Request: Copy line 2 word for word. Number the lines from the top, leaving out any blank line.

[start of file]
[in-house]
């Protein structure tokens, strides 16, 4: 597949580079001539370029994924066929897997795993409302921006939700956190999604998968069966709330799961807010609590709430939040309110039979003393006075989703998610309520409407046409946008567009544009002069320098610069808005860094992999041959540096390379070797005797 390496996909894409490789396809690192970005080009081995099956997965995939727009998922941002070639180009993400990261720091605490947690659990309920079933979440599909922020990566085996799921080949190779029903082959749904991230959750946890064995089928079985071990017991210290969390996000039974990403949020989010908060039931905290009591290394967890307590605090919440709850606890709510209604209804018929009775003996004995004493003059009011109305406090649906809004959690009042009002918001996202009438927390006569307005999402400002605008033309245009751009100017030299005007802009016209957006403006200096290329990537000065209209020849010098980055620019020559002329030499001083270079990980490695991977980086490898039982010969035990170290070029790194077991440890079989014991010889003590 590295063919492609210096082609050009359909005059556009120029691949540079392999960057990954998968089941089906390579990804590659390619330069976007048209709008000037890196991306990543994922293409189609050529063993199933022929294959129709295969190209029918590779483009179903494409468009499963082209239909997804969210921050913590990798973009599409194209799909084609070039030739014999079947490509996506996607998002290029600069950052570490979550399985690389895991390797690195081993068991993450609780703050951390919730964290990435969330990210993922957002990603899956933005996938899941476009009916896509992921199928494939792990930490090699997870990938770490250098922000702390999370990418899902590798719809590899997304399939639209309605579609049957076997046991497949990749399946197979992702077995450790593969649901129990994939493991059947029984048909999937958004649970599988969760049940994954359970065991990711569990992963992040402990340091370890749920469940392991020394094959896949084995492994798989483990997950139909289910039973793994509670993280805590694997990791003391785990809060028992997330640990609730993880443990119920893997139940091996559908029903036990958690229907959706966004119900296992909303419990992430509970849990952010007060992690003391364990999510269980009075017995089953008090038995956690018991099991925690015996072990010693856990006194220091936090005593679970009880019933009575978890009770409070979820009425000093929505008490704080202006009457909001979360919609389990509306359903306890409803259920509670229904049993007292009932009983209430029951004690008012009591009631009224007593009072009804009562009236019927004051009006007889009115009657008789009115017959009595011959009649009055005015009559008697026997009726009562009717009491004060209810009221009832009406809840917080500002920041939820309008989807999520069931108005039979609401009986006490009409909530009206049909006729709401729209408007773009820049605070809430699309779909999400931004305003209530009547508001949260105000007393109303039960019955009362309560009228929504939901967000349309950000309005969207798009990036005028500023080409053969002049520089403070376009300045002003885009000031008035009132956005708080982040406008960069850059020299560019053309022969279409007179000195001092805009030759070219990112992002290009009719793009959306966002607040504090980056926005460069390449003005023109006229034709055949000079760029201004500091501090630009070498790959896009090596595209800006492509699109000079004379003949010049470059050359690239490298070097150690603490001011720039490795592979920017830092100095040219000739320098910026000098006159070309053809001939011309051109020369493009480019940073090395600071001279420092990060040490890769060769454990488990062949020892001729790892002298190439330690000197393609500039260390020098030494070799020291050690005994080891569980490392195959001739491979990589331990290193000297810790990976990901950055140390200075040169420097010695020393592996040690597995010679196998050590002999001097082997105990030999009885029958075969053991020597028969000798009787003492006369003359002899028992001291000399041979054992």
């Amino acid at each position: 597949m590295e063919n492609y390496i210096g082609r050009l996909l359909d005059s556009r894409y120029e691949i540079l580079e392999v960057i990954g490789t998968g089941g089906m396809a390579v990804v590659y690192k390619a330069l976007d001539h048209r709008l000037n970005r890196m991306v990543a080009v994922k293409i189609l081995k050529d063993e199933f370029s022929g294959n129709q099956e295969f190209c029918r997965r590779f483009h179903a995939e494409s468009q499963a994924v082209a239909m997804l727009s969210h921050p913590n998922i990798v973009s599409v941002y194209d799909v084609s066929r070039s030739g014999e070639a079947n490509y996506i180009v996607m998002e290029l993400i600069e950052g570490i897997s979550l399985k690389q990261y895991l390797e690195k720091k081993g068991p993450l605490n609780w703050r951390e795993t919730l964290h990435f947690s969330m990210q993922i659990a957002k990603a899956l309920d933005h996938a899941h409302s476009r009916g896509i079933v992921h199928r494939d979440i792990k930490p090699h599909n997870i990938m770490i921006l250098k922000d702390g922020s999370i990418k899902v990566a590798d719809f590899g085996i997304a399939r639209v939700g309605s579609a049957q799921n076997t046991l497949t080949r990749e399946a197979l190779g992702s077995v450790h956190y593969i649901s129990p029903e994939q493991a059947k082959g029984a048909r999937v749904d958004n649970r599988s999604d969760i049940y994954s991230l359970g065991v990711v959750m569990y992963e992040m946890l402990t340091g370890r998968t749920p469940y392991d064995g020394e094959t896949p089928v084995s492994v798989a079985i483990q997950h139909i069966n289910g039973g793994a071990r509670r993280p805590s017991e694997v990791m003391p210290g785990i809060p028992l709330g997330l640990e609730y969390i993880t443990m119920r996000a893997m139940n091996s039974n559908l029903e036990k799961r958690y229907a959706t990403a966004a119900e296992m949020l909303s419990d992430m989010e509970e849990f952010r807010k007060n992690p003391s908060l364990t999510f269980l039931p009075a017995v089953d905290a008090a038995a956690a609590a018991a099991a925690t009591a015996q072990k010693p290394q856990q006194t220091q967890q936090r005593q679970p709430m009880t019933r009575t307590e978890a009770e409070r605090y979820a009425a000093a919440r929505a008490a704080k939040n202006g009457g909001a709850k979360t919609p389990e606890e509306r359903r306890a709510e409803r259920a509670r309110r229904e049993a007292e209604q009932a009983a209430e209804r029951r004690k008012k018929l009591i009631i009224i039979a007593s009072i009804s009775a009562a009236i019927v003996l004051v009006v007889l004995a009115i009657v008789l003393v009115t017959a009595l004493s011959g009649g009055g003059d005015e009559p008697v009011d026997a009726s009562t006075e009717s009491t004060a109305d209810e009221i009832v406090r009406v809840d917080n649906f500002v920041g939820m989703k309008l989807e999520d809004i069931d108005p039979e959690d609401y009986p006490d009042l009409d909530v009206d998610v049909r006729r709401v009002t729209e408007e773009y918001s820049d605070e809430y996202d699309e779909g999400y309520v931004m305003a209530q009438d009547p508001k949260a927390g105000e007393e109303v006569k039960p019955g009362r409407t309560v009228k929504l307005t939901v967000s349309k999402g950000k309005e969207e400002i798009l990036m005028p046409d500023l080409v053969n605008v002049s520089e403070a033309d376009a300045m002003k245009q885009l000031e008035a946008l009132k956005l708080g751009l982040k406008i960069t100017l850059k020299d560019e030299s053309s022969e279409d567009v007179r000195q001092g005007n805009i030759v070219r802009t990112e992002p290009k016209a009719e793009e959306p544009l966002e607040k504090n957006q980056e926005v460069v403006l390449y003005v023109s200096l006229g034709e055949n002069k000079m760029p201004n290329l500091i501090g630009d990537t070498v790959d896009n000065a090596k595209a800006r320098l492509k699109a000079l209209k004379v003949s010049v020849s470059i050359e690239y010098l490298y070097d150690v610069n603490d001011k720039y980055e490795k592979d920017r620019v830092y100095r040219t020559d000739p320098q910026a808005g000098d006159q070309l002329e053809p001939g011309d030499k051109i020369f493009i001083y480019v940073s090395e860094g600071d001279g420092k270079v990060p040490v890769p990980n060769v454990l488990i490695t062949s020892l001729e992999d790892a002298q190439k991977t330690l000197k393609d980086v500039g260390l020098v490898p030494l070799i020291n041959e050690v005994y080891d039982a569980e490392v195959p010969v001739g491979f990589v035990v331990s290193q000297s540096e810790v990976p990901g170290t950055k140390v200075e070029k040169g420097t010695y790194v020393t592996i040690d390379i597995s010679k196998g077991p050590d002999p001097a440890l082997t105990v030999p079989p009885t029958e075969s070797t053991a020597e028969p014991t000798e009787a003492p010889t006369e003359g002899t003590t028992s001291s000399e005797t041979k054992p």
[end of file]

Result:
């Protein structure tokens, strides 16, 4: 597949580079001539370029994924066929897997795993409302921006939700956190999604998968069966709330799961807010609590709430939040309110039979003393006075989703998610309520409407046409946008567009544009002069320098610069808005860094992999041959540096390379070797005797 390496996909894409490789396809690192970005080009081995099956997965995939727009998922941002070639180009993400990261720091605490947690659990309920079933979440599909922020990566085996799921080949190779029903082959749904991230959750946890064995089928079985071990017991210290969390996000039974990403949020989010908060039931905290009591290394967890307590605090919440709850606890709510209604209804018929009775003996004995004493003059009011109305406090649906809004959690009042009002918001996202009438927390006569307005999402400002605008033309245009751009100017030299005007802009016209957006403006200096290329990537000065209209020849010098980055620019020559002329030499001083270079990980490695991977980086490898039982010969035990170290070029790194077991440890079989014991010889003590 590295063919492609210096082609050009359909005059556009120029691949540079392999960057990954998968089941089906390579990804590659390619330069976007048209709008000037890196991306990543994922293409189609050529063993199933022929294959129709295969190209029918590779483009179903494409468009499963082209239909997804969210921050913590990798973009599409194209799909084609070039030739014999079947490509996506996607998002290029600069950052570490979550399985690389895991390797690195081993068991993450609780703050951390919730964290990435969330990210993922957002990603899956933005996938899941476009009916896509992921199928494939792990930490090699997870990938770490250098922000702390999370990418899902590798719809590899997304399939639209309605579609049957076997046991497949990749399946197979992702077995450790593969649901129990994939493991059947029984048909999937958004649970599988969760049940994954359970065991990711569990992963992040402990340091370890749920469940392991020394094959896949084995492994798989483990997950139909289910039973793994509670993280805590694997990791003391785990809060028992997330640990609730993880443990119920893997139940091996559908029903036990958690229907959706966004119900296992909303419990992430509970849990952010007060992690003391364990999510269980009075017995089953008090038995956690018991099991925690015996072990010693856990006194220091936090005593679970009880019933009575978890009770409070979820009425000093929505008490704080202006009457909001979360919609389990509306359903306890409803259920509670229904049993007292009932009983209430029951004690008012009591009631009224007593009072009804009562009236019927004051009006007889009115009657008789009115017959009595011959009649009055005015009559008697026997009726009562009717009491004060209810009221009832009406809840917080500002920041939820309008989807999520069931108005039979609401009986006490009409909530009206049909006729709401729209408007773009820049605070809430699309779909999400931004305003209530009547508001949260105000007393109303039960019955009362309560009228929504939901967000349309950000309005969207798009990036005028500023080409053969002049520089403070376009300045002003885009000031008035009132956005708080982040406008960069850059020299560019053309022969279409007179000195001092805009030759070219990112992002290009009719793009959306966002607040504090980056926005460069390449003005023109006229034709055949000079760029201004500091501090630009070498790959896009090596595209800006492509699109000079004379003949010049470059050359690239490298070097150690603490001011720039490795592979920017830092100095040219000739320098910026000098006159070309053809001939011309051109020369493009480019940073090395600071001279420092990060040490890769060769454990488990062949020892001729790892002298190439330690000197393609500039260390020098030494070799020291050690005994080891569980490392195959001739491979990589331990290193000297810790990976990901950055140390200075040169420097010695020393592996040690597995010679196998050590002999001097082997105990030999009885029958075969053991020597028969000798009787003492006369003359002899028992001291000399041979054992």